WASHINGTON–The Chairman and Co-Chairman of the U.S. Helsinki Commission welcomed the unveiling of a memorial in Berlin for the Romani victims of the Nazi regime’s genocide against the Roma.
Rep. Chris Smith (NJ-04), Chairman of the U.S. Helsinki Commission, commended German Chancellor Angela Merkel for participating in this historic event and honoring the Romani people who suffered and the estimated 500,000 who perished in the genocide of WWII. “Today marks an important step in acknowledging and teaching about the fate of Roma at the hands of the Nazi regime and the Axis powers: persecution, confiscation of property, forced sterilization, slave labor, inhumane medical experimentation, and ultimately genocide.”
Senator Ben Cardin (MD), Co-Chairman of the Commission, noted the Commission’s long-standing support for building a memorial and stated “I commend Romani Rose, who lost so many of his own family, for his tireless work to ensure that Romani victims of genocide are remembered and honored. I am deeply heartened that efforts to build this memorial, underway for over a decade, have finally been realized. There is much work still to do, however, across the entire OSCE region to change the attitudes and prejudices that were at the heart of Nazi crimes.”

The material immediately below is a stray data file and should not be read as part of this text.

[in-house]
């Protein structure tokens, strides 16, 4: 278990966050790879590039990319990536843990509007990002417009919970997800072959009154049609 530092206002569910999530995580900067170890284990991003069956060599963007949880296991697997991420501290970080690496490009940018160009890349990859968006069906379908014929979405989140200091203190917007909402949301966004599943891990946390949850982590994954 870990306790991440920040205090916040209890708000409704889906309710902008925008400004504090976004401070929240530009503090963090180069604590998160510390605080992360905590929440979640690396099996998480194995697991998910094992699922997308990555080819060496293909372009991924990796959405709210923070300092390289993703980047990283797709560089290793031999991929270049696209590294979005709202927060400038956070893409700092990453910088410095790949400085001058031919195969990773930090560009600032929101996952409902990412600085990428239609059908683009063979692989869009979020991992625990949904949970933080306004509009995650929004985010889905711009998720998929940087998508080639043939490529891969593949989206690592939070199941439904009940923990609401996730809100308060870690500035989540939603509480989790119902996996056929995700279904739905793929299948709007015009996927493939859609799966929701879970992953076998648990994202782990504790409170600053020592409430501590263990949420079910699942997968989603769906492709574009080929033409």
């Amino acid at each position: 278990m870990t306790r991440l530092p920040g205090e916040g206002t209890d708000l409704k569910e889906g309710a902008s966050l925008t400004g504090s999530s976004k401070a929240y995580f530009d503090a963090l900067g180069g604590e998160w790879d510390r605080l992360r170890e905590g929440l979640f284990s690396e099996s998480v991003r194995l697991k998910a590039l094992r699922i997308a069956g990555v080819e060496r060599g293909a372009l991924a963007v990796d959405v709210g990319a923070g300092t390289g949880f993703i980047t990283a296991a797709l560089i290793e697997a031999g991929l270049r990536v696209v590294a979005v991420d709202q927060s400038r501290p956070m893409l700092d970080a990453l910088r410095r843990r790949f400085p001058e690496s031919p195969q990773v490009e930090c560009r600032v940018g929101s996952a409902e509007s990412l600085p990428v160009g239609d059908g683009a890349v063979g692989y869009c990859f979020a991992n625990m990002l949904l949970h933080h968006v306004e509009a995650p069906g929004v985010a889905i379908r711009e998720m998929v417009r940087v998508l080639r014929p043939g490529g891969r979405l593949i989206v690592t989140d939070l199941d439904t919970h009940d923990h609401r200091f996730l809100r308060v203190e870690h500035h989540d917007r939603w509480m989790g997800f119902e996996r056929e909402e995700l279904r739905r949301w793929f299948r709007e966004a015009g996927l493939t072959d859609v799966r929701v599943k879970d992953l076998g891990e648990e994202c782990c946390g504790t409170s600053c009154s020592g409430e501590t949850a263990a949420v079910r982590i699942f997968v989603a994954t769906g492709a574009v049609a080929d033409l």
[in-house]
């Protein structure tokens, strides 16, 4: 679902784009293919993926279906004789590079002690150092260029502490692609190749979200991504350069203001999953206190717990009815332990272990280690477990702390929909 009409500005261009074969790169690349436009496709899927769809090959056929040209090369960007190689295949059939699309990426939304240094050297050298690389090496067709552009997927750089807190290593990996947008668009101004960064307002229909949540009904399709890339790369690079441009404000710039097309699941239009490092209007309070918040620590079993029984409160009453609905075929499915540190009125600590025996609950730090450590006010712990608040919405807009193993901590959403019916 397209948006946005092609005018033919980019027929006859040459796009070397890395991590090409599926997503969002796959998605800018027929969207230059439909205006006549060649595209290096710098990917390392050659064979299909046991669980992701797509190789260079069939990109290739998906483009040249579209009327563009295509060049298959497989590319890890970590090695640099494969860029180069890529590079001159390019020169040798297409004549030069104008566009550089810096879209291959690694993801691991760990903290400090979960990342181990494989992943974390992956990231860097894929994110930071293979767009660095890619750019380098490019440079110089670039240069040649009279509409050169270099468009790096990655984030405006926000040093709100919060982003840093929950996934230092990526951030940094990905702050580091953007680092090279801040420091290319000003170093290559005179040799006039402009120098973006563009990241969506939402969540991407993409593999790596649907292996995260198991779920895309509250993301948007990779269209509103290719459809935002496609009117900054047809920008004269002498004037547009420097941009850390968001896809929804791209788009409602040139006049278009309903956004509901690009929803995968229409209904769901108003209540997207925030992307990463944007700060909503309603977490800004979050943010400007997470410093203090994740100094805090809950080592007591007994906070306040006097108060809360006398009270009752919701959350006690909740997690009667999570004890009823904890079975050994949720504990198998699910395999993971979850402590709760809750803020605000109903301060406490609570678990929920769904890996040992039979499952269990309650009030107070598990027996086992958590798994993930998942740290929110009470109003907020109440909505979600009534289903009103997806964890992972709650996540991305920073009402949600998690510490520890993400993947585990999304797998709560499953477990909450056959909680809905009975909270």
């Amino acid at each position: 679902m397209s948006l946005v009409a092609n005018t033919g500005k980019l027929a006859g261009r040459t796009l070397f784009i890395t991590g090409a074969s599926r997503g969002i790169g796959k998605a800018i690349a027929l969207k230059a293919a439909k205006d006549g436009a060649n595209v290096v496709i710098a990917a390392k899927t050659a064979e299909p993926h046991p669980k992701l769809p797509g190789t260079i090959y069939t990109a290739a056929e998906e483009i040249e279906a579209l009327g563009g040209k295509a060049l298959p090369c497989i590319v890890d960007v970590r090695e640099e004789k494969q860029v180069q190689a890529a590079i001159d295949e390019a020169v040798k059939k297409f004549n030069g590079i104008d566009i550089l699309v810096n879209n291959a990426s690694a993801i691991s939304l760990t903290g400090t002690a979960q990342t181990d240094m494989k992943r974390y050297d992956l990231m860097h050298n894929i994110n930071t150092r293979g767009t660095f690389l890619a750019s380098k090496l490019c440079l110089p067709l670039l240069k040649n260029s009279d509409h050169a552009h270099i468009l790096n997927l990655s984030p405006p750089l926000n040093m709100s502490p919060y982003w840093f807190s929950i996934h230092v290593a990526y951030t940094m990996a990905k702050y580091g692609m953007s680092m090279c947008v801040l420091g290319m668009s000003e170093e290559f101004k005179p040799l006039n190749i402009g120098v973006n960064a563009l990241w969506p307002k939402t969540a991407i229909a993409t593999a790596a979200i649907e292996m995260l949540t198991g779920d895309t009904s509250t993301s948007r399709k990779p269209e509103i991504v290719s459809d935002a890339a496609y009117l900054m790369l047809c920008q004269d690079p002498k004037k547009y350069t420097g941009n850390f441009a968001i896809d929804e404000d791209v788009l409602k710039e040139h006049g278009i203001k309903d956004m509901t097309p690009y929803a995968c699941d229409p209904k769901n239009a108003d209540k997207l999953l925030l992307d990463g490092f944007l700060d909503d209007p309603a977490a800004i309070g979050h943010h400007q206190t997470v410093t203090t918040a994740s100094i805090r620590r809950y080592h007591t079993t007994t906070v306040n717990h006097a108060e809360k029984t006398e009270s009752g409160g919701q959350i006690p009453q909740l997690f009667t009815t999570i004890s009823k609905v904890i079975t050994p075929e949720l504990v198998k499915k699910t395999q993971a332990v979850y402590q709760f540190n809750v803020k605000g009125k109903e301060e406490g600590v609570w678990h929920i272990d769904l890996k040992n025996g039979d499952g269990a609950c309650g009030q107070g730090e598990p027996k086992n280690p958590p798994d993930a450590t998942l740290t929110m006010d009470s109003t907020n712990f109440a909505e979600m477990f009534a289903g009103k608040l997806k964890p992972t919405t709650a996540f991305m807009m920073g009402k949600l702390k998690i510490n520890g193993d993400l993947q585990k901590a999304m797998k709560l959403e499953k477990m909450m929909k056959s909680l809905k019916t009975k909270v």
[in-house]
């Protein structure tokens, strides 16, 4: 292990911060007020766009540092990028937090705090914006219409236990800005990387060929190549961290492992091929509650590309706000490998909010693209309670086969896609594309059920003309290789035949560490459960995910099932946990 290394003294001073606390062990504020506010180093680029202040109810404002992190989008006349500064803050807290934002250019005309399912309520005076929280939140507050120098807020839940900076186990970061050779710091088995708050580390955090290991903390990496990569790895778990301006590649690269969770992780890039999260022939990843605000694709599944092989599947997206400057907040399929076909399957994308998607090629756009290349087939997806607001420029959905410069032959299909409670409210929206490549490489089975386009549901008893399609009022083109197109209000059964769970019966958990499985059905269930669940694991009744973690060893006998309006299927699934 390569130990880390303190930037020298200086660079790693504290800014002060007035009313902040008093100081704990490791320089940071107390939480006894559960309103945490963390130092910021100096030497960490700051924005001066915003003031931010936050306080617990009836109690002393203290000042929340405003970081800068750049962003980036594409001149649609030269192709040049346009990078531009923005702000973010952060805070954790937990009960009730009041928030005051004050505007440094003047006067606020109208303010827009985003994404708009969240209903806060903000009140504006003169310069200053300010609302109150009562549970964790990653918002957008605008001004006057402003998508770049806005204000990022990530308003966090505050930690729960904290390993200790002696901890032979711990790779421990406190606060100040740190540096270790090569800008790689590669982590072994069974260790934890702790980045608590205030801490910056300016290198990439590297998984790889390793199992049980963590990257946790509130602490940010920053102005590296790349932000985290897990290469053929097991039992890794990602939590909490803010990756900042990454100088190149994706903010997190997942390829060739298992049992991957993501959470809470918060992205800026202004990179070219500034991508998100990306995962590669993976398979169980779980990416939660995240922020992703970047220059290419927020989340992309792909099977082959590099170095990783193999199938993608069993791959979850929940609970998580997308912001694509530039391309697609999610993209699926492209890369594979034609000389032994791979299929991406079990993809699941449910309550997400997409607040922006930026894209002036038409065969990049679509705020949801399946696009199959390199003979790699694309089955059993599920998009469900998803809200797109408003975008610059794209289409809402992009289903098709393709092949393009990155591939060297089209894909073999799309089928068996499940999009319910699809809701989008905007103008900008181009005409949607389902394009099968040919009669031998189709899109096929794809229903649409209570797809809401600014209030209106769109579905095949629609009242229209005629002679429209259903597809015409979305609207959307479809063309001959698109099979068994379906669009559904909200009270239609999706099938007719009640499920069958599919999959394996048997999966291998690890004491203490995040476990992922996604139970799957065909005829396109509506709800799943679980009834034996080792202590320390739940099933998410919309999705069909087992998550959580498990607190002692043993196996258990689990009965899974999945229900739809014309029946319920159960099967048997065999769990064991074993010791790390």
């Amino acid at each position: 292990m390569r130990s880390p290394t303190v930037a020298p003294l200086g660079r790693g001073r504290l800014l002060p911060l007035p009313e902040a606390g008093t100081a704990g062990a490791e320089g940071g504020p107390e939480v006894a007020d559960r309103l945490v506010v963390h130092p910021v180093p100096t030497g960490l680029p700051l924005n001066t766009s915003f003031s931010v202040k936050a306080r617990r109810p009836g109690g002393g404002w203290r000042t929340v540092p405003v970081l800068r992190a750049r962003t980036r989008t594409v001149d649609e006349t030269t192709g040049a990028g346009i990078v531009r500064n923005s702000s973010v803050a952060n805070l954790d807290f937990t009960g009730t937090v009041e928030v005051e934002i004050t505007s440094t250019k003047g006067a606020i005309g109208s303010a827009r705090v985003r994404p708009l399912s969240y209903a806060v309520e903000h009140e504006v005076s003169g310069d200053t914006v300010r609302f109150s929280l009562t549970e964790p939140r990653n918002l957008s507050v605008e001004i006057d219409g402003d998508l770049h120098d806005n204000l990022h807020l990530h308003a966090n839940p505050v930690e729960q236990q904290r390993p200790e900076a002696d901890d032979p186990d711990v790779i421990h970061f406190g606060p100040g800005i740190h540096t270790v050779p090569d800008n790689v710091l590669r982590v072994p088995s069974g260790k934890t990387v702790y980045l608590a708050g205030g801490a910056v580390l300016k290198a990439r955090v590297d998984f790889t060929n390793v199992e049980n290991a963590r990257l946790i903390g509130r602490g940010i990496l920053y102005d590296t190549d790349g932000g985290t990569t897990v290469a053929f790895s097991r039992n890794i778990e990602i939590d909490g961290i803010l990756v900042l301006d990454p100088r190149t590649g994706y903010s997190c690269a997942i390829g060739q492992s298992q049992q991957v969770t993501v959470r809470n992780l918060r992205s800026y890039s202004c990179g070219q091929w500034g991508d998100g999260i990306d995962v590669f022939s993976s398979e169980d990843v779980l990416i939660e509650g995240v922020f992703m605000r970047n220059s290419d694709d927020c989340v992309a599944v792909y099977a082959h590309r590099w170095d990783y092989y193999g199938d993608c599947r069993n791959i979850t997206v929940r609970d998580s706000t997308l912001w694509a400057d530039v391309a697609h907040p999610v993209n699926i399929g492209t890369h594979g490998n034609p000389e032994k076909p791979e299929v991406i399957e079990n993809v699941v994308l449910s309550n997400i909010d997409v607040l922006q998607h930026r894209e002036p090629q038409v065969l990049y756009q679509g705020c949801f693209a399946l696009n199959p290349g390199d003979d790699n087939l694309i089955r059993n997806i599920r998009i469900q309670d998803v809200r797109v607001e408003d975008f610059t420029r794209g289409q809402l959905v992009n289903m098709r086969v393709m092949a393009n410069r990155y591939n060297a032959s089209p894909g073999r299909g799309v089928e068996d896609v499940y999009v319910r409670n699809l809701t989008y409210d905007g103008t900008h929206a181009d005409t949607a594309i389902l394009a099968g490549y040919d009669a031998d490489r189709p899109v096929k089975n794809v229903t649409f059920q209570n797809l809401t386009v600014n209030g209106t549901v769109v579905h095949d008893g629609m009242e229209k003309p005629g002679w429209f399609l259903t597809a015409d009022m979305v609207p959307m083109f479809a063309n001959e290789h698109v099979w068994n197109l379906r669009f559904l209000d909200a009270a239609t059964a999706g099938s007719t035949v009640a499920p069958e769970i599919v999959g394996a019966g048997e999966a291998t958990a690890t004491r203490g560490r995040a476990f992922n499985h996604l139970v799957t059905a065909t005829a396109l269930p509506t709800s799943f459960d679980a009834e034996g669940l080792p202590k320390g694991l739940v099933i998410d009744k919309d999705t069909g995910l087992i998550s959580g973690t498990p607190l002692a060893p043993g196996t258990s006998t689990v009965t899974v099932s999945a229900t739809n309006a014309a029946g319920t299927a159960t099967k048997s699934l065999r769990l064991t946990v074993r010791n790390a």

Smith added, “Earlier this year, I chaired a hearing on the extreme violence and threats of violence against Roma which, in some countries, are actually on the rise. Just a month ago, a Romani camp near Marseilles was burned down by a mob. While today provides an opportunity to remember the tragic genocide of Roma, those experiences should compel us to intensify our efforts to combat today’s bigotry and acts of violence.”
The Commission on Security and Cooperation in Europe, also known as the U.S. Helsinki Commission, is an independent agency of the Federal Government charged with monitoring compliance with the Helsinki Accords and advancing comprehensive security through promotion of human rights, democracy, and economic, environmental and military cooperation in 56 countries. The Commission consists of nine members from the U.S. Senate, nine from the House of Representatives, and one member each from the Departments of State, Defense, and Commerce.